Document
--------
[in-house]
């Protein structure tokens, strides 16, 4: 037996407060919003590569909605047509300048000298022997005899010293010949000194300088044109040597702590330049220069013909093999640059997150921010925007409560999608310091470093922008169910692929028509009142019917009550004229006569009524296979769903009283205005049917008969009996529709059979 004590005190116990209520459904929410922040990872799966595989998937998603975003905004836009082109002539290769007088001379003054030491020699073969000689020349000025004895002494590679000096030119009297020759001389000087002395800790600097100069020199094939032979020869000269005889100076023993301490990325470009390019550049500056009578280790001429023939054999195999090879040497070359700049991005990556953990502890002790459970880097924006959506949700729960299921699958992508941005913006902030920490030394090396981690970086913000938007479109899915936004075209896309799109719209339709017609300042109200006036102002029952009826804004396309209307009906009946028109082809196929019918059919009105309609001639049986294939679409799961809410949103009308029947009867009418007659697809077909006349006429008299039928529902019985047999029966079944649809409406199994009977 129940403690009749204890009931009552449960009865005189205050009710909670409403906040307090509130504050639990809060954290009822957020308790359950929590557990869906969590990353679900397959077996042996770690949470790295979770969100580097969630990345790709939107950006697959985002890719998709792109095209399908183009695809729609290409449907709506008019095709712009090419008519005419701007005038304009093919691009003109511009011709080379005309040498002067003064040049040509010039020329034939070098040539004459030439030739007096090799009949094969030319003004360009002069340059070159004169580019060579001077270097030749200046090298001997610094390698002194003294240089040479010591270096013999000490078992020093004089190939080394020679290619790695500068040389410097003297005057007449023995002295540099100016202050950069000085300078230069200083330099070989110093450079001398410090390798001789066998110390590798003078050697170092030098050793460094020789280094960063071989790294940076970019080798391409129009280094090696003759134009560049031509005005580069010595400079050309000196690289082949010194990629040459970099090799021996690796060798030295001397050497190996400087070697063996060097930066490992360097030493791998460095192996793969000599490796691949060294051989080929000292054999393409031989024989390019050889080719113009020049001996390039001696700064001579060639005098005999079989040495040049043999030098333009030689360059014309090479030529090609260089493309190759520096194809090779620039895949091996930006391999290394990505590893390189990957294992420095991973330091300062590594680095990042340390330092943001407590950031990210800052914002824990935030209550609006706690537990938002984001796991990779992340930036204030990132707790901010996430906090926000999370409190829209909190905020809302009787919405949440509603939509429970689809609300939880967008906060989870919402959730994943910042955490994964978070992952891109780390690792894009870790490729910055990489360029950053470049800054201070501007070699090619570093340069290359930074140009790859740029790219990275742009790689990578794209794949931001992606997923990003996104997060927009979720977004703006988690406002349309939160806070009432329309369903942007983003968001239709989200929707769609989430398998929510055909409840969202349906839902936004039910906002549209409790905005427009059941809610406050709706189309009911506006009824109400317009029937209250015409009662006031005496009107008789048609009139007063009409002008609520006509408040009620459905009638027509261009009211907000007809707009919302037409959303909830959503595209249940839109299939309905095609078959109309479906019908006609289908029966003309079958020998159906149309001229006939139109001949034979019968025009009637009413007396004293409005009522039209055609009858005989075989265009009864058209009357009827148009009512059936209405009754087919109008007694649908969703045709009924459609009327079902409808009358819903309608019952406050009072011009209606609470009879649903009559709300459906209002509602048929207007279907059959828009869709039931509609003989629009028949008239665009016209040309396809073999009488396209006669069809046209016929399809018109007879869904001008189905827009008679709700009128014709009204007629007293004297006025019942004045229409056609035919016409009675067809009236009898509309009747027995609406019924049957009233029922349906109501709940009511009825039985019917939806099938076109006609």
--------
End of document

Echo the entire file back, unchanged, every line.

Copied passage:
[in-house]
């Protein structure tokens, strides 16, 4: 037996407060919003590569909605047509300048000298022997005899010293010949000194300088044109040597702590330049220069013909093999640059997150921010925007409560999608310091470093922008169910692929028509009142019917009550004229006569009524296979769903009283205005049917008969009996529709059979 004590005190116990209520459904929410922040990872799966595989998937998603975003905004836009082109002539290769007088001379003054030491020699073969000689020349000025004895002494590679000096030119009297020759001389000087002395800790600097100069020199094939032979020869000269005889100076023993301490990325470009390019550049500056009578280790001429023939054999195999090879040497070359700049991005990556953990502890002790459970880097924006959506949700729960299921699958992508941005913006902030920490030394090396981690970086913000938007479109899915936004075209896309799109719209339709017609300042109200006036102002029952009826804004396309209307009906009946028109082809196929019918059919009105309609001639049986294939679409799961809410949103009308029947009867009418007659697809077909006349006429008299039928529902019985047999029966079944649809409406199994009977 129940403690009749204890009931009552449960009865005189205050009710909670409403906040307090509130504050639990809060954290009822957020308790359950929590557990869906969590990353679900397959077996042996770690949470790295979770969100580097969630990345790709939107950006697959985002890719998709792109095209399908183009695809729609290409449907709506008019095709712009090419008519005419701007005038304009093919691009003109511009011709080379005309040498002067003064040049040509010039020329034939070098040539004459030439030739007096090799009949094969030319003004360009002069340059070159004169580019060579001077270097030749200046090298001997610094390698002194003294240089040479010591270096013999000490078992020093004089190939080394020679290619790695500068040389410097003297005057007449023995002295540099100016202050950069000085300078230069200083330099070989110093450079001398410090390798001789066998110390590798003078050697170092030098050793460094020789280094960063071989790294940076970019080798391409129009280094090696003759134009560049031509005005580069010595400079050309000196690289082949010194990629040459970099090799021996690796060798030295001397050497190996400087070697063996060097930066490992360097030493791998460095192996793969000599490796691949060294051989080929000292054999393409031989024989390019050889080719113009020049001996390039001696700064001579060639005098005999079989040495040049043999030098333009030689360059014309090479030529090609260089493309190759520096194809090779620039895949091996930006391999290394990505590893390189990957294992420095991973330091300062590594680095990042340390330092943001407590950031990210800052914002824990935030209550609006706690537990938002984001796991990779992340930036204030990132707790901010996430906090926000999370409190829209909190905020809302009787919405949440509603939509429970689809609300939880967008906060989870919402959730994943910042955490994964978070992952891109780390690792894009870790490729910055990489360029950053470049800054201070501007070699090619570093340069290359930074140009790859740029790219990275742009790689990578794209794949931001992606997923990003996104997060927009979720977004703006988690406002349309939160806070009432329309369903942007983003968001239709989200929707769609989430398998929510055909409840969202349906839902936004039910906002549209409790905005427009059941809610406050709706189309009911506006009824109400317009029937209250015409009662006031005496009107008789048609009139007063009409002008609520006509408040009620459905009638027509261009009211907000007809707009919302037409959303909830959503595209249940839109299939309905095609078959109309479906019908006609289908029966003309079958020998159906149309001229006939139109001949034979019968025009009637009413007396004293409005009522039209055609009858005989075989265009009864058209009357009827148009009512059936209405009754087919109008007694649908969703045709009924459609009327079902409808009358819903309608019952406050009072011009209606609470009879649903009559709300459906209002509602048929207007279907059959828009869709039931509609003989629009028949008239665009016209040309396809073999009488396209006669069809046209016929399809018109007879869904001008189905827009008679709700009128014709009204007629007293004297006025019942004045229409056609035919016409009675067809009236009898509309009747027995609406019924049957009233029922349906109501709940009511009825039985019917939806099938076109006609």